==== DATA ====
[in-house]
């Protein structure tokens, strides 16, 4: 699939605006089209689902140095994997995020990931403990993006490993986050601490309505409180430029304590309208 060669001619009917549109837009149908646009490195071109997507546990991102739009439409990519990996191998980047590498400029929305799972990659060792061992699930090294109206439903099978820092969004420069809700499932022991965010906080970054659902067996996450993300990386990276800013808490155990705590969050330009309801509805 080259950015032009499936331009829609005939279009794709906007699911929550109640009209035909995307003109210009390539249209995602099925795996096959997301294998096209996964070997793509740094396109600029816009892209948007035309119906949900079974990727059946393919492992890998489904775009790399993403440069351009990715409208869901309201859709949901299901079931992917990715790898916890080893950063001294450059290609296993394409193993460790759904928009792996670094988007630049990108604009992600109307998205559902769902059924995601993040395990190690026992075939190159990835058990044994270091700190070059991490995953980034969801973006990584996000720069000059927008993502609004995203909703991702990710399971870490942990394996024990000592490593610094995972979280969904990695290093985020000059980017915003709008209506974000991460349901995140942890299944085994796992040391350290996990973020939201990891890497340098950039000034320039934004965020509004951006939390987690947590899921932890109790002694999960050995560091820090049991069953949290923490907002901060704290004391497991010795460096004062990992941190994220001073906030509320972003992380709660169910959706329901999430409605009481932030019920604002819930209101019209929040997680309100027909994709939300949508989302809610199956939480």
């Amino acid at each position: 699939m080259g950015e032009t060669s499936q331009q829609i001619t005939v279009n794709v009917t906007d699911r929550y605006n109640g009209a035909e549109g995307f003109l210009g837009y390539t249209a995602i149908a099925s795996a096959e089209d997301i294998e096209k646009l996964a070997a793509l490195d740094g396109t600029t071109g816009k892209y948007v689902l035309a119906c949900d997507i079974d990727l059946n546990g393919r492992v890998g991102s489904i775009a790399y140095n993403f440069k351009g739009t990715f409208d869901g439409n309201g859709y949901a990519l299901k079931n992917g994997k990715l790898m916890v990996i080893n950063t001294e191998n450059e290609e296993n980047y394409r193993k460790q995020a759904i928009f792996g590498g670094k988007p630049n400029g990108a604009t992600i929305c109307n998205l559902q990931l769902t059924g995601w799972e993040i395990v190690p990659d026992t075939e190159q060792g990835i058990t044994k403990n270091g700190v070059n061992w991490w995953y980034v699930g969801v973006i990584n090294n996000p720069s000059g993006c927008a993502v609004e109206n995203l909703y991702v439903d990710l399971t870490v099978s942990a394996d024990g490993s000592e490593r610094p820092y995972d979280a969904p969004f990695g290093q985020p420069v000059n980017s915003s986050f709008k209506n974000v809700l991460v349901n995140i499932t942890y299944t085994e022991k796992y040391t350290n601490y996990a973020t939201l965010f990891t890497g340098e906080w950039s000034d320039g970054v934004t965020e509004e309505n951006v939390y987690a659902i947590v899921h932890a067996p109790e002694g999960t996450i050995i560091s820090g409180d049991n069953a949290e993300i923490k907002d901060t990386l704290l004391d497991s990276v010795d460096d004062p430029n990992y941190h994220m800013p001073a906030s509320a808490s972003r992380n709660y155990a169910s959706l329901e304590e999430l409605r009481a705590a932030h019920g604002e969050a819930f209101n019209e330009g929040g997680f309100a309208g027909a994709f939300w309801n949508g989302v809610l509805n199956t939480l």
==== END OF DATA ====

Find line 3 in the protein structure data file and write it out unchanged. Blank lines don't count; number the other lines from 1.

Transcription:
């Amino acid at each position: 699939m080259g950015e032009t060669s499936q331009q829609i001619t005939v279009n794709v009917t906007d699911r929550y605006n109640g009209a035909e549109g995307f003109l210009g837009y390539t249209a995602i149908a099925s795996a096959e089209d997301i294998e096209k646009l996964a070997a793509l490195d740094g396109t600029t071109g816009k892209y948007v689902l035309a119906c949900d997507i079974d990727l059946n546990g393919r492992v890998g991102s489904i775009a790399y140095n993403f440069k351009g739009t990715f409208d869901g439409n309201g859709y949901a990519l299901k079931n992917g994997k990715l790898m916890v990996i080893n950063t001294e191998n450059e290609e296993n980047y394409r193993k460790q995020a759904i928009f792996g590498g670094k988007p630049n400029g990108a604009t992600i929305c109307n998205l559902q990931l769902t059924g995601w799972e993040i395990v190690p990659d026992t075939e190159q060792g990835i058990t044994k403990n270091g700190v070059n061992w991490w995953y980034v699930g969801v973006i990584n090294n996000p720069s000059g993006c927008a993502v609004e109206n995203l909703y991702v439903d990710l399971t870490v099978s942990a394996d024990g490993s000592e490593r610094p820092y995972d979280a969904p969004f990695g290093q985020p420069v000059n980017s915003s986050f709008k209506n974000v809700l991460v349901n995140i499932t942890y299944t085994e022991k796992y040391t350290n601490y996990a973020t939201l965010f990891t890497g340098e906080w950039s000034d320039g970054v934004t965020e509004e309505n951006v939390y987690a659902i947590v899921h932890a067996p109790e002694g999960t996450i050995i560091s820090g409180d049991n069953a949290e993300i923490k907002d901060t990386l704290l004391d497991s990276v010795d460096d004062p430029n990992y941190h994220m800013p001073a906030s509320a808490s972003r992380n709660y155990a169910s959706l329901e304590e999430l409605r009481a705590a932030h019920g604002e969050a819930f209101n019209e330009g929040g997680f309100a309208g027909a994709f939300w309801n949508g989302v809610l509805n199956t939480l």